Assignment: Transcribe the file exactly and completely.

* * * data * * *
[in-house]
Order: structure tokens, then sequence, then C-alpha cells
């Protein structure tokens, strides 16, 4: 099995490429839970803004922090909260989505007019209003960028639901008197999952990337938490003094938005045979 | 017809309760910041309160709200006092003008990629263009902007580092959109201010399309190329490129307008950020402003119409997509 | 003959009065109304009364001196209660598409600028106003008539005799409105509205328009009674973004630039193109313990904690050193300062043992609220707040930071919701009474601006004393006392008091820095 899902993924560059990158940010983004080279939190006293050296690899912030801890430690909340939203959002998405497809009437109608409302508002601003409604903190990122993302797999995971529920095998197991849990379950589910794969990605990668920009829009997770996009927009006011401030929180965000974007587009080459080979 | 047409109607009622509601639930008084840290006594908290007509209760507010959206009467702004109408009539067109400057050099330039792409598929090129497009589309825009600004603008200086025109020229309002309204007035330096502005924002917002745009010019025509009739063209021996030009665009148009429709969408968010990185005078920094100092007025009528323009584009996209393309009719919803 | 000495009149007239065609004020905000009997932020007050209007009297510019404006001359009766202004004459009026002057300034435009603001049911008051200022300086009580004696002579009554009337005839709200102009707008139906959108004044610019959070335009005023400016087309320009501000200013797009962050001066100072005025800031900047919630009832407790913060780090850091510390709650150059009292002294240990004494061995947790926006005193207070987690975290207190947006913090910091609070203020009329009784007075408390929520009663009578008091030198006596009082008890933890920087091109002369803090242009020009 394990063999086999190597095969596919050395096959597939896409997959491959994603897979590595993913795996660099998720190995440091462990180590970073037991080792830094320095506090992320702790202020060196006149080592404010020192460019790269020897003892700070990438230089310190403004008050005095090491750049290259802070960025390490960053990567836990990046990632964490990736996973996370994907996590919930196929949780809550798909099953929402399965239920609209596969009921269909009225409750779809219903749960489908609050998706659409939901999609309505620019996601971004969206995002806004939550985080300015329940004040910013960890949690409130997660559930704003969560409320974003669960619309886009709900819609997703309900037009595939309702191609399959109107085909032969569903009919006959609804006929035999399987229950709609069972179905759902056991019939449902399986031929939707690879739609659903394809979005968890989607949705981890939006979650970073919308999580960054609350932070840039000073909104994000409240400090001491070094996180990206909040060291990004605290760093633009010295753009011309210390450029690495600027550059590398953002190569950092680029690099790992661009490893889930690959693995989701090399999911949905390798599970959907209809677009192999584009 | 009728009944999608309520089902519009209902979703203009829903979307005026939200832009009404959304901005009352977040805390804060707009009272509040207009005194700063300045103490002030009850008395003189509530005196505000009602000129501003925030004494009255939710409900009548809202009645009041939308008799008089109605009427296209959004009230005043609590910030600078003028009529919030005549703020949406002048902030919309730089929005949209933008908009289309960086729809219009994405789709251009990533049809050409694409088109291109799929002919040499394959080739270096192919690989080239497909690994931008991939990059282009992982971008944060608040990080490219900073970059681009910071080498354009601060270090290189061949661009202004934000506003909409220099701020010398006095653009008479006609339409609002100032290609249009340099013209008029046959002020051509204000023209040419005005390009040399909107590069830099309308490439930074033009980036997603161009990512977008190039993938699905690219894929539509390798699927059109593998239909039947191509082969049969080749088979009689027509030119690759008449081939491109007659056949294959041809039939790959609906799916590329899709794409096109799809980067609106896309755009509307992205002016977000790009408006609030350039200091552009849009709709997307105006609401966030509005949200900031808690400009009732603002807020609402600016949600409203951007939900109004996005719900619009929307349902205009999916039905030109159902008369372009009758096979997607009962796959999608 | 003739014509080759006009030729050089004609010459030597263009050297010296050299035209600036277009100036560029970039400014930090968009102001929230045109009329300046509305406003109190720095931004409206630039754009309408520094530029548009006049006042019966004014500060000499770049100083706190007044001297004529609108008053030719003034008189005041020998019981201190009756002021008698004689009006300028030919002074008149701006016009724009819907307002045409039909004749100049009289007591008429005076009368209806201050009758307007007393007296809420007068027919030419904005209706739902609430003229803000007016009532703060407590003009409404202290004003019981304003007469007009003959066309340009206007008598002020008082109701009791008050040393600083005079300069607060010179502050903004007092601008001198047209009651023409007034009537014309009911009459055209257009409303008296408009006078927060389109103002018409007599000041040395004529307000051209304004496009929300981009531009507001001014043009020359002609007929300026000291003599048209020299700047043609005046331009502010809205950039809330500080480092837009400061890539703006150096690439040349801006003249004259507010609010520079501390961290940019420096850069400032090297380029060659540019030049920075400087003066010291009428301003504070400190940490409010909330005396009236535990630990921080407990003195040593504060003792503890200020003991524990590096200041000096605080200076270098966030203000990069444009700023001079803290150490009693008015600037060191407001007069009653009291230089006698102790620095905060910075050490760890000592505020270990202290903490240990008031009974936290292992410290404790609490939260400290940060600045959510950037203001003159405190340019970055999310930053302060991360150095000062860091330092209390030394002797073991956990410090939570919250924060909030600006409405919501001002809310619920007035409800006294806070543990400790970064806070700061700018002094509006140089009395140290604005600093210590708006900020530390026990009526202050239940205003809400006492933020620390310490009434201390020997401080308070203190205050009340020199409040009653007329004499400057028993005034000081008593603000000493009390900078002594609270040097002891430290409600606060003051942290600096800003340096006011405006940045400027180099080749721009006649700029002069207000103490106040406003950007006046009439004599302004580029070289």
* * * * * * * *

[in-house]
Order: structure tokens, then sequence, then C-alpha cells
């Protein structure tokens, strides 16, 4: 099995490429839970803004922090909260989505007019209003960028639901008197999952990337938490003094938005045979 | 017809309760910041309160709200006092003008990629263009902007580092959109201010399309190329490129307008950020402003119409997509 | 003959009065109304009364001196209660598409600028106003008539005799409105509205328009009674973004630039193109313990904690050193300062043992609220707040930071919701009474601006004393006392008091820095 899902993924560059990158940010983004080279939190006293050296690899912030801890430690909340939203959002998405497809009437109608409302508002601003409604903190990122993302797999995971529920095998197991849990379950589910794969990605990668920009829009997770996009927009006011401030929180965000974007587009080459080979 | 047409109607009622509601639930008084840290006594908290007509209760507010959206009467702004109408009539067109400057050099330039792409598929090129497009589309825009600004603008200086025109020229309002309204007035330096502005924002917002745009010019025509009739063209021996030009665009148009429709969408968010990185005078920094100092007025009528323009584009996209393309009719919803 | 000495009149007239065609004020905000009997932020007050209007009297510019404006001359009766202004004459009026002057300034435009603001049911008051200022300086009580004696002579009554009337005839709200102009707008139906959108004044610019959070335009005023400016087309320009501000200013797009962050001066100072005025800031900047919630009832407790913060780090850091510390709650150059009292002294240990004494061995947790926006005193207070987690975290207190947006913090910091609070203020009329009784007075408390929520009663009578008091030198006596009082008890933890920087091109002369803090242009020009 394990063999086999190597095969596919050395096959597939896409997959491959994603897979590595993913795996660099998720190995440091462990180590970073037991080792830094320095506090992320702790202020060196006149080592404010020192460019790269020897003892700070990438230089310190403004008050005095090491750049290259802070960025390490960053990567836990990046990632964490990736996973996370994907996590919930196929949780809550798909099953929402399965239920609209596969009921269909009225409750779809219903749960489908609050998706659409939901999609309505620019996601971004969206995002806004939550985080300015329940004040910013960890949690409130997660559930704003969560409320974003669960619309886009709900819609997703309900037009595939309702191609399959109107085909032969569903009919006959609804006929035999399987229950709609069972179905759902056991019939449902399986031929939707690879739609659903394809979005968890989607949705981890939006979650970073919308999580960054609350932070840039000073909104994000409240400090001491070094996180990206909040060291990004605290760093633009010295753009011309210390450029690495600027550059590398953002190569950092680029690099790992661009490893889930690959693995989701090399999911949905390798599970959907209809677009192999584009 | 009728009944999608309520089902519009209902979703203009829903979307005026939200832009009404959304901005009352977040805390804060707009009272509040207009005194700063300045103490002030009850008395003189509530005196505000009602000129501003925030004494009255939710409900009548809202009645009041939308008799008089109605009427296209959004009230005043609590910030600078003028009529919030005549703020949406002048902030919309730089929005949209933008908009289309960086729809219009994405789709251009990533049809050409694409088109291109799929002919040499394959080739270096192919690989080239497909690994931008991939990059282009992982971008944060608040990080490219900073970059681009910071080498354009601060270090290189061949661009202004934000506003909409220099701020010398006095653009008479006609339409609002100032290609249009340099013209008029046959002020051509204000023209040419005005390009040399909107590069830099309308490439930074033009980036997603161009990512977008190039993938699905690219894929539509390798699927059109593998239909039947191509082969049969080749088979009689027509030119690759008449081939491109007659056949294959041809039939790959609906799916590329899709794409096109799809980067609106896309755009509307992205002016977000790009408006609030350039200091552009849009709709997307105006609401966030509005949200900031808690400009009732603002807020609402600016949600409203951007939900109004996005719900619009929307349902205009999916039905030109159902008369372009009758096979997607009962796959999608 | 003739014509080759006009030729050089004609010459030597263009050297010296050299035209600036277009100036560029970039400014930090968009102001929230045109009329300046509305406003109190720095931004409206630039754009309408520094530029548009006049006042019966004014500060000499770049100083706190007044001297004529609108008053030719003034008189005041020998019981201190009756002021008698004689009006300028030919002074008149701006016009724009819907307002045409039909004749100049009289007591008429005076009368209806201050009758307007007393007296809420007068027919030419904005209706739902609430003229803000007016009532703060407590003009409404202290004003019981304003007469007009003959066309340009206007008598002020008082109701009791008050040393600083005079300069607060010179502050903004007092601008001198047209009651023409007034009537014309009911009459055209257009409303008296408009006078927060389109103002018409007599000041040395004529307000051209304004496009929300981009531009507001001014043009020359002609007929300026000291003599048209020299700047043609005046331009502010809205950039809330500080480092837009400061890539703006150096690439040349801006003249004259507010609010520079501390961290940019420096850069400032090297380029060659540019030049920075400087003066010291009428301003504070400190940490409010909330005396009236535990630990921080407990003195040593504060003792503890200020003991524990590096200041000096605080200076270098966030203000990069444009700023001079803290150490009693008015600037060191407001007069009653009291230089006698102790620095905060910075050490760890000592505020270990202290903490240990008031009974936290292992410290404790609490939260400290940060600045959510950037203001003159405190340019970055999310930053302060991360150095000062860091330092209390030394002797073991956990410090939570919250924060909030600006409405919501001002809310619920007035409800006294806070543990400790970064806070700061700018002094509006140089009395140290604005600093210590708006900020530390026990009526202050239940205003809400006492933020620390310490009434201390020997401080308070203190205050009340020199409040009653007329004499400057028993005034000081008593603000000493009390900078002594609270040097002891430290409600606060003051942290600096800003340096006011405006940045400027180099080749721009006649700029002069207000103490106040406003950007006046009439004599302004580029070289």